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A Love Letter to the Dinobots

Love is in the air at Fanboy Comics! In this magical month of romance and enchantment, the FBC Staff and Contributors decided to take a moment to stop and smell the roses. In the week leading up to Valentine’s Day, a few members of the Fanboy Comics crew will be sharing their very personal “Love Letters” with our readers, addressed to the ones that they adore the most.

Dear Grimlock, Snarl, Slag, Sludge, and Swoop,

I like dinosaurs.

Actually, saying I like dinosaurs is similar to saying Charlie Sheen likes adult beverages. It’s a bit of an understatement. In fact, I can pretty much remember loving the now-extinct giant lizards ever since I could walk around on my own two feet. There is something inherently appealing to 5 year olds about the idea of large, colorful reptiles that stomped around the Earth, kicking the crap out of each other, and I was not immune to their allure. While most boys within my age demographic adopted the T-Rex as their most beloved dino – for obvious reasons – the plant-eating Stegosaurus quickly took the mantle as my favorite thunder lizard. There was just something about the symmetrically shaped armor plates that stood up on end along the creature’s back that I found absolutely mesmerizing. Oh yeah, and the ginormous, 3-foot-long tail spikes the over-sized reptile used to fend off enemies may have had a little something to do with it, too.

Around this same time, I was also introduced to (and quickly proceeded to become obsessed with, much to the chagrin of my parents’ bank account) a new line of toys – from a little company named Hasbro – that a few of you out there may have heard of, called Transformers. For those that have been living under a pop culture-immune rock at any point during the past 30 years, the concept consists of vehicles that transform into gigantic robots and – get this – stomp around the Earth, kicking the ever-loving snot out of each other. Are you sensing a theme yet?

In their infinite wisdom, Hasbro saw the opportunity to incorporate large beasts from the past that beat one another up into their current property of large beings that beat each other up, and, alas, the Dinobots were born. While I couldn’t remember what I ate for dinner last night, I can recount in vivid detail the distinct moment over 30 years ago when I first saw the transforming dinosaurs grace my television’s tube. If there was a more perfect combination of any two things in the world, I wasn’t aware of it, nor did I care about it. Seeing the cybernetic robots that could change into fierce, metallic dinosaurs was akin to eating chocolate and peanut butter together for the first time, only better.

I was in love.

Visually, the robo-lizards were a masterpiece of eye candy in the eyes of a 6 year old. The mostly grey-colored dinos had distinct red and metallic parts that contrasted well and, more importantly for Hasbro, translated well into toy form. The original incarnation of the warrior team consisted of Grimlock the T-Rex, Slag the Triceratops, Sludge the Brontosaurus, Swoop the Pterodactyl, and Snarl the Stegosaurus (whom you probably have already guessed was, and still is, my personal favorite).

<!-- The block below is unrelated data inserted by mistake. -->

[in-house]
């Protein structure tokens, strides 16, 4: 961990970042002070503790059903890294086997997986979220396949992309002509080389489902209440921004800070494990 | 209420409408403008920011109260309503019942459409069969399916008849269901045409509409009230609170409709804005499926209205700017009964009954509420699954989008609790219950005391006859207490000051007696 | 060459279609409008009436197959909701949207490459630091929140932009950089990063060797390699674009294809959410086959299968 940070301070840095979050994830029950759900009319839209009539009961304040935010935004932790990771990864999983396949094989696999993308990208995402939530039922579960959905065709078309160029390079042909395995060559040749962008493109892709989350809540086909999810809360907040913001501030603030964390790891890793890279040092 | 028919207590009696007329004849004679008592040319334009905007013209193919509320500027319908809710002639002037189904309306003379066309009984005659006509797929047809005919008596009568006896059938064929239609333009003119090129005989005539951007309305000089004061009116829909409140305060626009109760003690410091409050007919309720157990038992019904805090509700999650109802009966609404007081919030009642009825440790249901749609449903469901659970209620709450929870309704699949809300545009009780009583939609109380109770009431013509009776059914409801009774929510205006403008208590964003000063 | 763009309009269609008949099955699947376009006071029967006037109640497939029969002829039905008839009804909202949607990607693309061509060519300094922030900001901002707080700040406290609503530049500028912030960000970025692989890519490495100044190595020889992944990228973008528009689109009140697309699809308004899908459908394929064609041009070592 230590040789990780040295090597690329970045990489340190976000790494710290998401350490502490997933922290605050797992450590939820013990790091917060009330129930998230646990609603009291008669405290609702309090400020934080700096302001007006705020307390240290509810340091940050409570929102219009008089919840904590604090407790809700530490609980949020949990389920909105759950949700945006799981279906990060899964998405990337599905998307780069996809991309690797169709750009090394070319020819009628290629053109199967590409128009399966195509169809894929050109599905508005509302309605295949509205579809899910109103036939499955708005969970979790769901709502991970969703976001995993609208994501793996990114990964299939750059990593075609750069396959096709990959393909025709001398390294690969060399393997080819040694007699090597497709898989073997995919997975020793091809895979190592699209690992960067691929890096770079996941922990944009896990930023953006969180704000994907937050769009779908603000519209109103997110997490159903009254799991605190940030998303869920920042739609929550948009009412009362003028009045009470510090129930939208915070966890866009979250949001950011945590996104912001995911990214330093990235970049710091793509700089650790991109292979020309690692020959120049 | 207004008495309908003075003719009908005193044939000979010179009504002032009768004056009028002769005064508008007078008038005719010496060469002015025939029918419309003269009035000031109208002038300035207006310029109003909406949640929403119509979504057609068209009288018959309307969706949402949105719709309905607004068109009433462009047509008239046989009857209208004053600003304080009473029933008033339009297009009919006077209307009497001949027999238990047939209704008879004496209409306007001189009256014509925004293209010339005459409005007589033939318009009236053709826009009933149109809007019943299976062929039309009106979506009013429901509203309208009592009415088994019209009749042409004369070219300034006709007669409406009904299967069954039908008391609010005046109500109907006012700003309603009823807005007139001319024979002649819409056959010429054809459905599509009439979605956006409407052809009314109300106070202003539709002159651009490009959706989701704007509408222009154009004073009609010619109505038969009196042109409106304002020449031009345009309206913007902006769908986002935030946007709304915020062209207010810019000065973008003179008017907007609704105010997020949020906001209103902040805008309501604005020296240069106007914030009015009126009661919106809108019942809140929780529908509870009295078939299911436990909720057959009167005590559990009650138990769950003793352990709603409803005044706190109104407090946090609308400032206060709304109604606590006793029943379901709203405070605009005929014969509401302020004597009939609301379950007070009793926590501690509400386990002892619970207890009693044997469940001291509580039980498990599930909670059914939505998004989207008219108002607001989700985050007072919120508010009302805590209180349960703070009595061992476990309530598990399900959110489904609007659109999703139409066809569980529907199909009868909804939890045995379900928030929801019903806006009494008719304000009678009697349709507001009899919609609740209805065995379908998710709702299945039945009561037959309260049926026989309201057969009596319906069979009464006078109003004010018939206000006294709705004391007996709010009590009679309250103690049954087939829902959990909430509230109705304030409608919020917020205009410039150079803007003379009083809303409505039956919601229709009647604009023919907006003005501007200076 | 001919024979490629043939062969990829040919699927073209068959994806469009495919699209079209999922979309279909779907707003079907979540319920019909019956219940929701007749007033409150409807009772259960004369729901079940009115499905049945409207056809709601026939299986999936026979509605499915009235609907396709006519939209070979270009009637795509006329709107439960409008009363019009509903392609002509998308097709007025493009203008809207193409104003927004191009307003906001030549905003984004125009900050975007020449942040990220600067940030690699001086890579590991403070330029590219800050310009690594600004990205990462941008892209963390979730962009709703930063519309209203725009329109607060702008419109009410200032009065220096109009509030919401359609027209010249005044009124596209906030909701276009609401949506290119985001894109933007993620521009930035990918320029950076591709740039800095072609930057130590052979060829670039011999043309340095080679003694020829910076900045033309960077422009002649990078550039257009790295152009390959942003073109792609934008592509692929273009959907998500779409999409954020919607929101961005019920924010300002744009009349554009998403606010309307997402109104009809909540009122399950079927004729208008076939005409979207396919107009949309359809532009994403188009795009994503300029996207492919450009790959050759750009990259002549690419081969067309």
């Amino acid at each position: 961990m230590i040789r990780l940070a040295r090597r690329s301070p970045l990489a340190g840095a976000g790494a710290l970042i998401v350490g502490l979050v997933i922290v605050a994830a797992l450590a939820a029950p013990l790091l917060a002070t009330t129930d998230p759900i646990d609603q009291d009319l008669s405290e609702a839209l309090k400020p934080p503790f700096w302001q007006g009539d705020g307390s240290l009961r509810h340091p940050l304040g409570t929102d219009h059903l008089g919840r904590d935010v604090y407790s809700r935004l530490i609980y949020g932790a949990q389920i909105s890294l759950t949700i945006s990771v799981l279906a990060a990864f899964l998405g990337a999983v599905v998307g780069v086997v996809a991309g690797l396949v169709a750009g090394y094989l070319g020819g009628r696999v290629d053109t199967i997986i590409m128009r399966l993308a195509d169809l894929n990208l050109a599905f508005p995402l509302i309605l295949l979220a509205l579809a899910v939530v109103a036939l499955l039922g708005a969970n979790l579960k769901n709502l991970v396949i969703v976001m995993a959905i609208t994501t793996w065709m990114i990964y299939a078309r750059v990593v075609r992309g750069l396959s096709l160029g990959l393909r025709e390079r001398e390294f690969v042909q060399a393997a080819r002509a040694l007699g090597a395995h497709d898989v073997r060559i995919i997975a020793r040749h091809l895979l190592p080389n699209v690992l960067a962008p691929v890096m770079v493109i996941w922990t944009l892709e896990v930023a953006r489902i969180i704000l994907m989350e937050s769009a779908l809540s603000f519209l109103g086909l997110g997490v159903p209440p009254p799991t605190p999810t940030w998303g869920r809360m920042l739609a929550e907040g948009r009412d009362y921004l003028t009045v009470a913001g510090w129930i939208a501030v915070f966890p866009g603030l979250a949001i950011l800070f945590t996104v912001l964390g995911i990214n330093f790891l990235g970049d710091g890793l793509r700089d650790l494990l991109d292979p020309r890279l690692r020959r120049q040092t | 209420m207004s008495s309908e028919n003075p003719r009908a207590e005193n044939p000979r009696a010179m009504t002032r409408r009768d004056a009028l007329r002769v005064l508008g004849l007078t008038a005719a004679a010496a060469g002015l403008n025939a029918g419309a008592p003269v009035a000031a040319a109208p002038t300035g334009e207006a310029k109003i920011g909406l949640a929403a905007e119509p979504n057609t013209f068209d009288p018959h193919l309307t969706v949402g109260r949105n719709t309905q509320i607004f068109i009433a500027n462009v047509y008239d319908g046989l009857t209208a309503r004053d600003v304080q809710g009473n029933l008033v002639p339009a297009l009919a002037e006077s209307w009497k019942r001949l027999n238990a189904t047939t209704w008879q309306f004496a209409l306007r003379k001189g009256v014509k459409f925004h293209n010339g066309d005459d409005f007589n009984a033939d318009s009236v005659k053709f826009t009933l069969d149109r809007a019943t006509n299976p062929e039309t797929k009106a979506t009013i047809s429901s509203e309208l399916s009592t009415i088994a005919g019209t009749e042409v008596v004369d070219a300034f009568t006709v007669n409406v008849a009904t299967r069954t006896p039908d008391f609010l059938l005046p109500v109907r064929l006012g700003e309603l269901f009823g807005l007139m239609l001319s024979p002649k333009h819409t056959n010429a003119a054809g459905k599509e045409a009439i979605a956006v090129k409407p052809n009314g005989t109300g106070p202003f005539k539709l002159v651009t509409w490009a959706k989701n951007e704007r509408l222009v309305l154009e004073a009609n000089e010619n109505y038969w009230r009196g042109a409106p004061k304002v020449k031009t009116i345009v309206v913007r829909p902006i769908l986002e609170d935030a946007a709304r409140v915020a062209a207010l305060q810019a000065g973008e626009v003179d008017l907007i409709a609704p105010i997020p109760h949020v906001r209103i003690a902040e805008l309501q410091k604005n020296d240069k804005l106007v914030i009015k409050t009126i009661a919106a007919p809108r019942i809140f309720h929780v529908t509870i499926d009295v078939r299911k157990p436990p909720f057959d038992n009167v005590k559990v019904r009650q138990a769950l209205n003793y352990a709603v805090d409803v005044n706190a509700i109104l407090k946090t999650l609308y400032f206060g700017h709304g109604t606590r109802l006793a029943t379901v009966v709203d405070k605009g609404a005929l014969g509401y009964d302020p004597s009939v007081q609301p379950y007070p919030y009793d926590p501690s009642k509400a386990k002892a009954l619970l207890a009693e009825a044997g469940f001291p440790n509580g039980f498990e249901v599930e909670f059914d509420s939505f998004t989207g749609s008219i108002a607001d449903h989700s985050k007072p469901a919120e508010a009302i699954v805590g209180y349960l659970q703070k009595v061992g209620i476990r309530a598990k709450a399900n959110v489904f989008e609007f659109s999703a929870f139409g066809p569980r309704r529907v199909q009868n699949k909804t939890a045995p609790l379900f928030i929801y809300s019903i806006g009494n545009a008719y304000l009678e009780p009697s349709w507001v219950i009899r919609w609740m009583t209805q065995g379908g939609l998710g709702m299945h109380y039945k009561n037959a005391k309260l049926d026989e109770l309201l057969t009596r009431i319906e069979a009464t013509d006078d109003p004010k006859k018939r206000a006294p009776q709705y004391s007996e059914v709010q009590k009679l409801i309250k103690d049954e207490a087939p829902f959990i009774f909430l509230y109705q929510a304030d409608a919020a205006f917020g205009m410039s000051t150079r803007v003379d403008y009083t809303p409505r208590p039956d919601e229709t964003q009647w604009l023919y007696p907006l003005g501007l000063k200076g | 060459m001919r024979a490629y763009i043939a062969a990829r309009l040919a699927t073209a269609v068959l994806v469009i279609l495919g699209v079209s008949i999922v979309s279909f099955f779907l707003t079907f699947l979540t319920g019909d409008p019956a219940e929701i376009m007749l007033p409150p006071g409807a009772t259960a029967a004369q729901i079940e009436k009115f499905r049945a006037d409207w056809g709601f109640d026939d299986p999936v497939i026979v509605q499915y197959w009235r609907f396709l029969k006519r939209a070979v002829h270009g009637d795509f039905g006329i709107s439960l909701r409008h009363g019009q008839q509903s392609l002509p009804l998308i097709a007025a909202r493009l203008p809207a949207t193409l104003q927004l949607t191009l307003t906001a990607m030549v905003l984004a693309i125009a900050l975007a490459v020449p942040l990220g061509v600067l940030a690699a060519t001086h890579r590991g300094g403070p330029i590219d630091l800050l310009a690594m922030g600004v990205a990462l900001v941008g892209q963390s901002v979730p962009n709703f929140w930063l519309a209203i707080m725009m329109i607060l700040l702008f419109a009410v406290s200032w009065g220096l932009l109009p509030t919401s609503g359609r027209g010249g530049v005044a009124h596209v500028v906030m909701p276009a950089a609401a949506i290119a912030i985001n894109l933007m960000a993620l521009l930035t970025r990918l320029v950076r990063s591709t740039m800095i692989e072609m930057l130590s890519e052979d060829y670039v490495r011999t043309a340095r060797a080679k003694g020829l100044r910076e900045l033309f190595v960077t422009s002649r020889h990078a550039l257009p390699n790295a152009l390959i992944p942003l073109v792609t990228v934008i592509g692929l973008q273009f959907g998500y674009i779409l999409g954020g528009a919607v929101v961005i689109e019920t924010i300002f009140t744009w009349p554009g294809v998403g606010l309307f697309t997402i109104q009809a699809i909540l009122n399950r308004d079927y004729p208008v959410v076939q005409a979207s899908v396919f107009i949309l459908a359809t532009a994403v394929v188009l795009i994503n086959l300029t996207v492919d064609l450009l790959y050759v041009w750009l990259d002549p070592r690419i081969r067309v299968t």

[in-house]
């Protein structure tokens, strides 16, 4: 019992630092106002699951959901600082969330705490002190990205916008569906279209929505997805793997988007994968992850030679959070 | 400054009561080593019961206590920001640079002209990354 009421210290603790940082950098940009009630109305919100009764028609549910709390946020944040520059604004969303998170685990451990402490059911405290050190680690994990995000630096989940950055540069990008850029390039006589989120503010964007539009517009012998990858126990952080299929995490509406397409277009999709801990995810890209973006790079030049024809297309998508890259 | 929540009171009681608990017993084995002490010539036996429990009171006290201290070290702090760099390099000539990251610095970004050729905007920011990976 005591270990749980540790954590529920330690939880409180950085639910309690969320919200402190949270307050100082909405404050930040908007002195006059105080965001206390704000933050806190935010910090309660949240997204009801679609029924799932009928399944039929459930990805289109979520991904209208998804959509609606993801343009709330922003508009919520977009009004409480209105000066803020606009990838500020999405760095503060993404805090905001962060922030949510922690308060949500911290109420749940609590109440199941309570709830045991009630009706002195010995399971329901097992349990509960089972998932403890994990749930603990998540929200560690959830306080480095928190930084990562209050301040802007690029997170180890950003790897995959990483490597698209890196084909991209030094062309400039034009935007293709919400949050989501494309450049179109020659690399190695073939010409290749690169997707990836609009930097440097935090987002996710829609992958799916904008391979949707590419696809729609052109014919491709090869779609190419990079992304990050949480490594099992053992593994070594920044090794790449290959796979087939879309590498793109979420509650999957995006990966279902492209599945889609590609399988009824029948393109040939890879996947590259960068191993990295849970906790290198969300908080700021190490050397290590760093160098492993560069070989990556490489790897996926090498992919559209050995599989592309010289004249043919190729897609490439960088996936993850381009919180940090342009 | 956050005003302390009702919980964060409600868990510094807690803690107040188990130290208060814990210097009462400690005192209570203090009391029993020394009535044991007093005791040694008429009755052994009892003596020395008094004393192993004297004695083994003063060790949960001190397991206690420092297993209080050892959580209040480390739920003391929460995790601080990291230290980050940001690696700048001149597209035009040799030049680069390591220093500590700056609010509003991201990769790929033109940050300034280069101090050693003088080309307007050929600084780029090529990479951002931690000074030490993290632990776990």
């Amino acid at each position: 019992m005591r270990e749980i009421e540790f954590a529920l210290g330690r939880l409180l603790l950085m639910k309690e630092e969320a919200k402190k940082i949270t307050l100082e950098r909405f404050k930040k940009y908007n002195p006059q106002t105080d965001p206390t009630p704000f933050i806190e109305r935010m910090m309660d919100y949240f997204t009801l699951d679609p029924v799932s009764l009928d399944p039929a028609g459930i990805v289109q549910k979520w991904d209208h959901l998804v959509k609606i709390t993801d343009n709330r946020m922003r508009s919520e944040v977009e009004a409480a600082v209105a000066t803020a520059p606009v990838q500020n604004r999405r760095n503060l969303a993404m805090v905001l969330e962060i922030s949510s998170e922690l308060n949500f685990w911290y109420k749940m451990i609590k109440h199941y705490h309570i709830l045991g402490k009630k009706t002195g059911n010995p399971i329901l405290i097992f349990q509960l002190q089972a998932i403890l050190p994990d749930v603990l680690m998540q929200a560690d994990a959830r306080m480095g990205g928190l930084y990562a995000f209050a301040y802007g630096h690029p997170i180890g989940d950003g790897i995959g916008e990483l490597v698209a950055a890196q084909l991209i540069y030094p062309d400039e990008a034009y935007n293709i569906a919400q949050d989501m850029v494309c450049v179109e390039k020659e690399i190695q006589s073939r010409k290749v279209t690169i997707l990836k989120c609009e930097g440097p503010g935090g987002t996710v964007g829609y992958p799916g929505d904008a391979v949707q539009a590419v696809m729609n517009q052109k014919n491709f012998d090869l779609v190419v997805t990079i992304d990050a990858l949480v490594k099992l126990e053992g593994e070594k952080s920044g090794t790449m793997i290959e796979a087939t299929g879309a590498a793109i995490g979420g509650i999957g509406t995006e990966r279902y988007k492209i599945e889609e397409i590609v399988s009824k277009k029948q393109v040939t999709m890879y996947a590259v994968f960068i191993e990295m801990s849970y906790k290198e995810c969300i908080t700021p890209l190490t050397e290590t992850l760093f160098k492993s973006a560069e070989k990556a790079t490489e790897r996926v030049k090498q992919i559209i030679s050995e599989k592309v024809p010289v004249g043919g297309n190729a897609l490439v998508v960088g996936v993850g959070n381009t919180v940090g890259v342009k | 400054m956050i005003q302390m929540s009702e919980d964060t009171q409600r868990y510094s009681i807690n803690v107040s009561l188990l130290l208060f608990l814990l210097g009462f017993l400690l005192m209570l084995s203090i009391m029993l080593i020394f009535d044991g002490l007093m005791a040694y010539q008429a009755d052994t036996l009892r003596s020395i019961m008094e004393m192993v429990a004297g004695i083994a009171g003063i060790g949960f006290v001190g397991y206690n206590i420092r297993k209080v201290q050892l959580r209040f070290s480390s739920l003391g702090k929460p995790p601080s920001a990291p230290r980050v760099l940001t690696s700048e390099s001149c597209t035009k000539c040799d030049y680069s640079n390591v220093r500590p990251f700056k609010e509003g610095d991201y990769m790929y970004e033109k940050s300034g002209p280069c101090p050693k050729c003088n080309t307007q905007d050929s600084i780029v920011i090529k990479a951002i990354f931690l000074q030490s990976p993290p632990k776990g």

The best thing about Hasbro’s Dinobots? Their intelligence hovered somewhere around the likes of Paris Hilton. The dumb-as-mud cyber-dinos took on the supposed small-brained characteristics of their ancestors which not only provided for humor, but a sort of no-nonsense attitude within the series, as well. Unlike the Fifty Shades of Grey Optimus Prime often viewed the world through (and rightfully so), by contrast, the Dinobots saw things very black and white, good vs. bad. This very child-like perception of the world around them was literally demonstrated through the broken grammar all five robots spoke in. Grimlock, leader of the Dinobots, was also the most talkative of the bunch, and each sentence out of his mouth started with the infamous, two-word self-introduction, “Me Grimlock.” An example of one of his more eloquent lines was, “Me Grimlock, no like you.”

Are you starting to see why I loved these guys so much?

Of all the items within my vast collection of toys that still keep me single today, I consider the original Dinobots my most cherished prize. My passion for the mechanical lizards is no cult following. In fact, due to their overwhelming popularity, Hasbro has tried to re-conceive the Dinobots in multiple fashions over the years across their toy and cartoon universes. Some of those variations did play homage, but very few seem to capture the magic of their ancestors. Even Michael Bay (a.k.a. lover of all things exploding), who never wanted to incorporate the popular characters into the film franchise, because it wouldn’t have made sense (and the rest of it did?), was forced to eventually do so in the fourth film, despite being dragged kicking and screaming. Unfortunately, his incarnations, while cool to look at, brought none of the personality or charm from their original incarnations. Sadly, it didn’t stop me from buying the new toy molds when they were released in a special set with the color scheme of the first generation figures. (Hey, I said I was passionate, not smart.)

Be it cartoons, toys, comics, t-shirts, or live-action films, I’m bound to patronize any products that utilize the Dinobots, no matter what the manifestation may be. Again, I’m wholeheartedly willing to admit that my collection of Dinobot toys, comics, and t-shirts could be playing a slight role in my current lack of a significant other.

That’s okay, though, because, “Me Hayden love Dinobots and no care what you think.”

With all my Energon,




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